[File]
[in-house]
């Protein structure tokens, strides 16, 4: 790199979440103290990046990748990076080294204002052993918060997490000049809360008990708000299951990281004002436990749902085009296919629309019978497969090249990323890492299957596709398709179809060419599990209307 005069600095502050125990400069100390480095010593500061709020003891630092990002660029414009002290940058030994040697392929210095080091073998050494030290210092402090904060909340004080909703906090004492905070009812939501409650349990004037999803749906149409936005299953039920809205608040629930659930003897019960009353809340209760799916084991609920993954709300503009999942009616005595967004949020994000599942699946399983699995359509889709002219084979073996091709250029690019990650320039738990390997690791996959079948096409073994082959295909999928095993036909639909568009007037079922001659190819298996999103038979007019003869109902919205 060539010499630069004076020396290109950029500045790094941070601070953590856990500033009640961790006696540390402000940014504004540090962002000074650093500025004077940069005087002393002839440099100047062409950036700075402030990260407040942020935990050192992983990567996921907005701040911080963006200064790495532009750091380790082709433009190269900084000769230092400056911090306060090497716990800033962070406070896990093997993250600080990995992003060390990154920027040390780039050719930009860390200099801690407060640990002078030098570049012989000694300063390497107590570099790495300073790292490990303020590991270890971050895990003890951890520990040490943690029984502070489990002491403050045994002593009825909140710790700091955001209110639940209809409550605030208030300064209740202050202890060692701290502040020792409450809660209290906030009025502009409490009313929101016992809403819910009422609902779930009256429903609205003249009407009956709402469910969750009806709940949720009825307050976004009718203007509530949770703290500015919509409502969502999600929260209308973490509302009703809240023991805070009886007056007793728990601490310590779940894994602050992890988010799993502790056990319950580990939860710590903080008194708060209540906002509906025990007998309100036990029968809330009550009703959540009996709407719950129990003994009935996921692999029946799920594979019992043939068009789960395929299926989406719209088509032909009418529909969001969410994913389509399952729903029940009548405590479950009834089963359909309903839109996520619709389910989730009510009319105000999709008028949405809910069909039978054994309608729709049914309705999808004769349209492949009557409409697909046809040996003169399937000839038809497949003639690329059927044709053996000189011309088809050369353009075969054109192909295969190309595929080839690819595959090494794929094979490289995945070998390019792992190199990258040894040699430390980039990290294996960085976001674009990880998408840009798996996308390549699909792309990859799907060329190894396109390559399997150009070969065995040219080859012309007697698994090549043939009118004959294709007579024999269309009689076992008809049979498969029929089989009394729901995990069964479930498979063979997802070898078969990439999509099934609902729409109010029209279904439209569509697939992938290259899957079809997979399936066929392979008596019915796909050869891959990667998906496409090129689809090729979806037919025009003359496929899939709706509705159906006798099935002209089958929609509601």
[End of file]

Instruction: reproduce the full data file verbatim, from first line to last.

[in-house]
């Protein structure tokens, strides 16, 4: 790199979440103290990046990748990076080294204002052993918060997490000049809360008990708000299951990281004002436990749902085009296919629309019978497969090249990323890492299957596709398709179809060419599990209307 005069600095502050125990400069100390480095010593500061709020003891630092990002660029414009002290940058030994040697392929210095080091073998050494030290210092402090904060909340004080909703906090004492905070009812939501409650349990004037999803749906149409936005299953039920809205608040629930659930003897019960009353809340209760799916084991609920993954709300503009999942009616005595967004949020994000599942699946399983699995359509889709002219084979073996091709250029690019990650320039738990390997690791996959079948096409073994082959295909999928095993036909639909568009007037079922001659190819298996999103038979007019003869109902919205 060539010499630069004076020396290109950029500045790094941070601070953590856990500033009640961790006696540390402000940014504004540090962002000074650093500025004077940069005087002393002839440099100047062409950036700075402030990260407040942020935990050192992983990567996921907005701040911080963006200064790495532009750091380790082709433009190269900084000769230092400056911090306060090497716990800033962070406070896990093997993250600080990995992003060390990154920027040390780039050719930009860390200099801690407060640990002078030098570049012989000694300063390497107590570099790495300073790292490990303020590991270890971050895990003890951890520990040490943690029984502070489990002491403050045994002593009825909140710790700091955001209110639940209809409550605030208030300064209740202050202890060692701290502040020792409450809660209290906030009025502009409490009313929101016992809403819910009422609902779930009256429903609205003249009407009956709402469910969750009806709940949720009825307050976004009718203007509530949770703290500015919509409502969502999600929260209308973490509302009703809240023991805070009886007056007793728990601490310590779940894994602050992890988010799993502790056990319950580990939860710590903080008194708060209540906002509906025990007998309100036990029968809330009550009703959540009996709407719950129990003994009935996921692999029946799920594979019992043939068009789960395929299926989406719209088509032909009418529909969001969410994913389509399952729903029940009548405590479950009834089963359909309903839109996520619709389910989730009510009319105000999709008028949405809910069909039978054994309608729709049914309705999808004769349209492949009557409409697909046809040996003169399937000839038809497949003639690329059927044709053996000189011309088809050369353009075969054109192909295969190309595929080839690819595959090494794929094979490289995945070998390019792992190199990258040894040699430390980039990290294996960085976001674009990880998408840009798996996308390549699909792309990859799907060329190894396109390559399997150009070969065995040219080859012309007697698994090549043939009118004959294709007579024999269309009689076992008809049979498969029929089989009394729901995990069964479930498979063979997802070898078969990439999509099934609902729409109010029209279904439209569509697939992938290259899957079809997979399936066929392979008596019915796909050869891959990667998906496409090129689809090729979806037919025009003359496929899939709706509705159906006798099935002209089958929609509601």